As you probably know, this site advocates for smart growth policies to help address the issues facing the city. A key aspect of smart growth is managing density, and on the surface, the city of Stockton has not planned very well in this regard. Specifically, Stockton has experienced an incredible proliferation of low density single family home development over recent years, which was one of the big reasons the city fell so hard when the housing bubble burst. But is Stockton really less dense the other cities? And is the solution a simple increase in density, cramming more people into tighter spaces?
When you look at it from a pure numbers standpoint, the Stockton area is actually pretty dense when compared to other metro areas. In 2002, Stockton ranked as the 10th most dense metropolitan statistical area (MSA) in the country, with about 4,218 people per square mile, ahead of areas like Chicago, Washington DC, and Denver. But using MSA’s is a bit misleading since Stockton’s MSA covers far fewer miles than the MSA’s of larger cities. However, when assessing just cities themselves, Stockton still ranks higher in density than anyone probably imagined. In 2011, the city of Stockton ranked as the 28th most dense city with a population over 250,000, averaging 4,730 residents per square mile, surpassing the density numbers of several major cities, including smart growth darling Portland, Oregon. These stats seem contradictory to many of the issues I have raised on this site. If Stockton is one of the worst offenders of sprawl, shouldn’t the city rank lower in terms of density?
Not necessarily, because density is just one characteristic of sprawl . Building strong communities involves many other factors outside of people per acre. Looking purely at density numbers overlooks critical aspects of smart growth as planning and building for higher densities alone cannot solve the issues facing the growth of Stockton.
As Kaid Benfield notes on his informative blog, sprawl is not identified by density alone. Many communities, including many in Stockton, exhibit high densities for the simple fact that almost all of the space is reserved for houses, many of which are squeezed on to tiny parcels to maximize home sales. Almost no parks, storefronts or office spaces are planned in these massive subdivisions. The result is development that does a great job of maximizing acreage for selling houses, but includes virtually no other amenities for miles. This may be “dense,” but it is still sprawl, and it is the wrong way to design a neighborhood.
Sensible planning and development includes not only higher densities, but close access to goods and services, greater street connectivity, and a variety of housing types. Without these other elements, a dense development is simply condensed sprawl. You may be cramming more houses per acre, but this high volume of residents remains isolated from the rest of the city and must still rely heavily on their cars to do anything.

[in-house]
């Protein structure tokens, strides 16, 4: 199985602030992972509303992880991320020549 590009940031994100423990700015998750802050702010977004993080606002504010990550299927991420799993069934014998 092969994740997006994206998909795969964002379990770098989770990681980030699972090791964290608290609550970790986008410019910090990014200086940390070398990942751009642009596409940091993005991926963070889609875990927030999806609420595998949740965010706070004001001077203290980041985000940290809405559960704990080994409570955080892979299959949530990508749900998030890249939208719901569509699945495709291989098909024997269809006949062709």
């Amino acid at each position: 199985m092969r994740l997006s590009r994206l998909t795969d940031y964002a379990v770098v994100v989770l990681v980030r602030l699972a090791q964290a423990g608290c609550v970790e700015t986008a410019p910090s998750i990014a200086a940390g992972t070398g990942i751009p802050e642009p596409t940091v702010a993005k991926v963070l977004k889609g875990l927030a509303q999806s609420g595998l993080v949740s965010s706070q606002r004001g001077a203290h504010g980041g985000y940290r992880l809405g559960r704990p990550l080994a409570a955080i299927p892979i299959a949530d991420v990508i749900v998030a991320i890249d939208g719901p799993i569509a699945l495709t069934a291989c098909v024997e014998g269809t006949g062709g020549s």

For example, take the Glen Oaks townhouses just off of Thornton, across the street from Bear Creek High School. Built by Kimball Hill Homes, this development is very dense in comparison to the subdivisions surrounding it, and contributes to a higher person per acre average. Some of these homes even appear to use alleys for parking, moving cars to the back, increasing curb appeal, which is a big deal for new urbanists such as myself. But despite these features, Glen Oaks still qualifies as sprawl for a number of reasons. There are no amenities for miles, meaning that all residents of this area must rely on their cars just as much as those who live in much larger houses. Moreover, the street pattern of Glen Oaks and the surrounding developments limits both car and pedestrian access to adjacent areas. If someone in Glen Oaks wants to visit a friend in the subdivision immediately to the west, the street design forces that person to walk or drive a much greater distance.
Density does not help if the things you need for everyday life are still only accessible by car, which is the unquestioned way of life in Stockton. In North Stockton, if you have a craving for Starbucks, it will probably take a 30 minute round trip car ride to get your hands on a venti cappuccino. Likewise for getting to an ATM, grabbing a quick gallon of milk or going to the park.
The point is while subdivisions such as Glen Oaks contribute to higher densities, they are not necessarily better communities. While density is important to maximize the value of land, it doesn’t really work unless all the elements that make a neighborhood memorable are present. Greater street connectivity, proximity to retail and shopping, and a mixture of housing types are all key to creating better neighborhoods in Stockton. This kind of growth retains value better and creates a greater sense of place, something that is completely devoid in Stockton’s newer subdivisions. But while trends nationwide show consumers preferring better planned, walkable neighborhoods, real change won’t happen unless the city commits to planning better places for its citizens, both current and future.